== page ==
Animals’ Presence May Ease Social Anxiety in Kids with Autism
When animals are present, children with autism spectrum disorders (ASDs) have lower readings on a device that detects anxiety and other forms of social arousal when interacting with their peers.
|A new study shows that when animals are present, children with autism spectrum disorders have lower readings on a device that detects anxiety and other forms of social arousal when interacting with their peers.
According to a study funded in part by NICHD, companion animals—such as dogs, cats or the guinea pigs in the study—may prove to be a useful addition to treatment programs designed to help children with ASDs improve their social skills and interactions with other people.
The study, published online in Developmental Psychobiology, was conducted by Dr. Marguerite O’Haire at the Center for the Human-Animal Bond in the College of Veterinary Medicine of Purdue University and colleagues at the University of Queensland in Brisbane, Australia.
“Previous studies suggest that in the presence of companion animals, children with autism spectrum disorders function better socially,” said Dr. James Griffin of NICHD. “This study provides physiological evidence that the proximity of animals eases the stress that children with autism may experience in social situations.”
Scientists Create Mice with a Major Genetic Cause of ALS, FTD
Scientists at Mayo Clinic, Jacksonville, Fla., have created a novel mouse that exhibits the symptoms and neurodegeneration associated with the most common genetic forms of frontotemporal dementia (FTD) and amyotrophic lateral sclerosis (ALS, Lou Gehrig’s disease), both of which are caused by a mutation in the gene called C9ORF72. The study was partially funded by NINDS and published in the journal Science.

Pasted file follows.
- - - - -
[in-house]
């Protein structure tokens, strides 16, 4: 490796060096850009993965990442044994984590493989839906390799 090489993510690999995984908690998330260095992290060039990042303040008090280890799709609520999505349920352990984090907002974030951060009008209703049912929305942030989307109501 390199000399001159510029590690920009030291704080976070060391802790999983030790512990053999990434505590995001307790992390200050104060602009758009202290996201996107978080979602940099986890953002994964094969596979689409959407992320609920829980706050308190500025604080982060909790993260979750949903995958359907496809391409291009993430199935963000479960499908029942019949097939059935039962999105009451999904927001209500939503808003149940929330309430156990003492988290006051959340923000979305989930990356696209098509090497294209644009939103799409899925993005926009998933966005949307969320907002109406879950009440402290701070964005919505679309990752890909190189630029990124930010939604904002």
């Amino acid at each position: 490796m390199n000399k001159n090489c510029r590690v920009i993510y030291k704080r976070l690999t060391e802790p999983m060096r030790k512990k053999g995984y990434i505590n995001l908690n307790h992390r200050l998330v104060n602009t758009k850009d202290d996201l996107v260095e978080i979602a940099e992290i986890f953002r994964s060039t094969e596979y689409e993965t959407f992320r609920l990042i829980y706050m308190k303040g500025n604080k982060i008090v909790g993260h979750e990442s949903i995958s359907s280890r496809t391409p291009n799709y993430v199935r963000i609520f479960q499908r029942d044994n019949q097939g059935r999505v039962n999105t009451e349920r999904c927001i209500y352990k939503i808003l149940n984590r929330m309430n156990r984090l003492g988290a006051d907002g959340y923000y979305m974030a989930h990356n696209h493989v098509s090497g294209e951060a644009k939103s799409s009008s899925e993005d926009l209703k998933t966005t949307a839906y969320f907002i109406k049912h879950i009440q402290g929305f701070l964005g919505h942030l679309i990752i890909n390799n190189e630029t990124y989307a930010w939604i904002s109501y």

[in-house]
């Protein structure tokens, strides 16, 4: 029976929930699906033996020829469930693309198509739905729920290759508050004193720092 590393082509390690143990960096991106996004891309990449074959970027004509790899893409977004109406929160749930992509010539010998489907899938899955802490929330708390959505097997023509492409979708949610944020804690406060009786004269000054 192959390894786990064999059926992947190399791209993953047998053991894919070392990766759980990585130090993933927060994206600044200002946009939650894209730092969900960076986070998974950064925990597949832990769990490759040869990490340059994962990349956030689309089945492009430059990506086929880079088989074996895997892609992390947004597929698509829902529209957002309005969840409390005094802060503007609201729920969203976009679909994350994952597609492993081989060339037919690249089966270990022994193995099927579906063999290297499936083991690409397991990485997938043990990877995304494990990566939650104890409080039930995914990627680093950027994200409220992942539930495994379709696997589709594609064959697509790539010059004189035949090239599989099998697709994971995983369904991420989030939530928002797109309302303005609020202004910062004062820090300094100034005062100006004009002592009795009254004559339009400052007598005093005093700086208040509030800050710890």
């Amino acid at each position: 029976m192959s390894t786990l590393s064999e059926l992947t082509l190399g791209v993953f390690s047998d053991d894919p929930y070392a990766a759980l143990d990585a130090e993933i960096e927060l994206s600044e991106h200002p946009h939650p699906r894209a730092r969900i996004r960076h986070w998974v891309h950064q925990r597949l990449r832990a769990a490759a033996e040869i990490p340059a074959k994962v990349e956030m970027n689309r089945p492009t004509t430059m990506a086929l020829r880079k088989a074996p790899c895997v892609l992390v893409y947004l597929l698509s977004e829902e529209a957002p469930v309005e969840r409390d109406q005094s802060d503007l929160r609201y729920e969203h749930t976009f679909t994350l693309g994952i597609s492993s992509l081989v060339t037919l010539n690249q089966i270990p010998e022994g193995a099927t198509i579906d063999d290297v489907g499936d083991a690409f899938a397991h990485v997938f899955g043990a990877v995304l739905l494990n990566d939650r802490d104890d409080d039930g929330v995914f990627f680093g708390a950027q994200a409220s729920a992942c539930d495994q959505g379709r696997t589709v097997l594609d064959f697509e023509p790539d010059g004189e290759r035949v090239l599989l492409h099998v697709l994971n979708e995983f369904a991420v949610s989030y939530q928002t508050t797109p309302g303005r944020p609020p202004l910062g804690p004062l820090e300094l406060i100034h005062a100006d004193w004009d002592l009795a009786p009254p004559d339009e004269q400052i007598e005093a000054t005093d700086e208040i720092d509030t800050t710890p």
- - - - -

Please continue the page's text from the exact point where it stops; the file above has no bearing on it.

“Our mouse model exhibits the pathologies and symptoms of ALS and FTD seen in patients with the C9ORF72 mutation,” said the study’s lead author, Dr. Leonard Petrucelli of Mayo Clinic. “These mice could greatly improve our understanding of ALS and FTD and hasten the development of effective treatments.”
More than 30,000 Americans live with ALS, which destroys nerves that control essential movements, including speaking, walking, breathing and swallowing. After Alzheimer’s disease, FTD is the most common form of early onset dementia. It is characterized by changes in personality, behavior and language due to loss of neurons in the brain’s frontal and temporal lobes. Patients with mutations in the chromosome 9 open reading frame 72 (C9ORF72) gene have all or some symptoms associated with both disorders.
“This is a significant advancement for the field,” said Dr. Margaret Sutherland of NINDS. “Scientists have been trying to create mice that accurately mimic the pathologies associated with these forms of ALS and FTD. This mouse model will be a valuable tool for developing therapies for these devastating disorders.”
New Form of IL-2 Could Be Fine-Tuned to Fight Disease
Scientists report development of a new way to modify interleukin-2 (IL-2)—a substance known as a cytokine that plays key roles in regulating immune system responses—in order to fine-tune its actions. Harnessing the action of IL-2 in a controllable fashion is of clinical interest with potential benefit in a range of situations, including transplantation and autoimmune disease. The modified IL-2 molecules inhibited the actions of endogenous IL-2, potentially more effectively than existing agents, as well as inhibited the actions of another interleukin, IL-15, with additional therapeutic potential.
The research is published in the journal Immunity. The principal research teams include scientists from NHLBI, Stanford University and the Howard Hughes Medical Institute, with contributions from scientists at NCI and NIAID.
The scientists developed altered forms of IL-2 where activity can be tuned to either boost or block immune responses depending on the desired therapeutic application. In laboratory studies, treatment with one type of modified IL-2 prolonged survival in a mouse model of graft-versus-host disease and blocked the growth in vitro of T-cells from a patient with chronic/smoldering adult T-cell leukemia, a rare form of cancer, researchers note. A similar approach could potentially be used to engineer other immune-system cytokines to generate new molecules with therapeutic potential, the scientists say.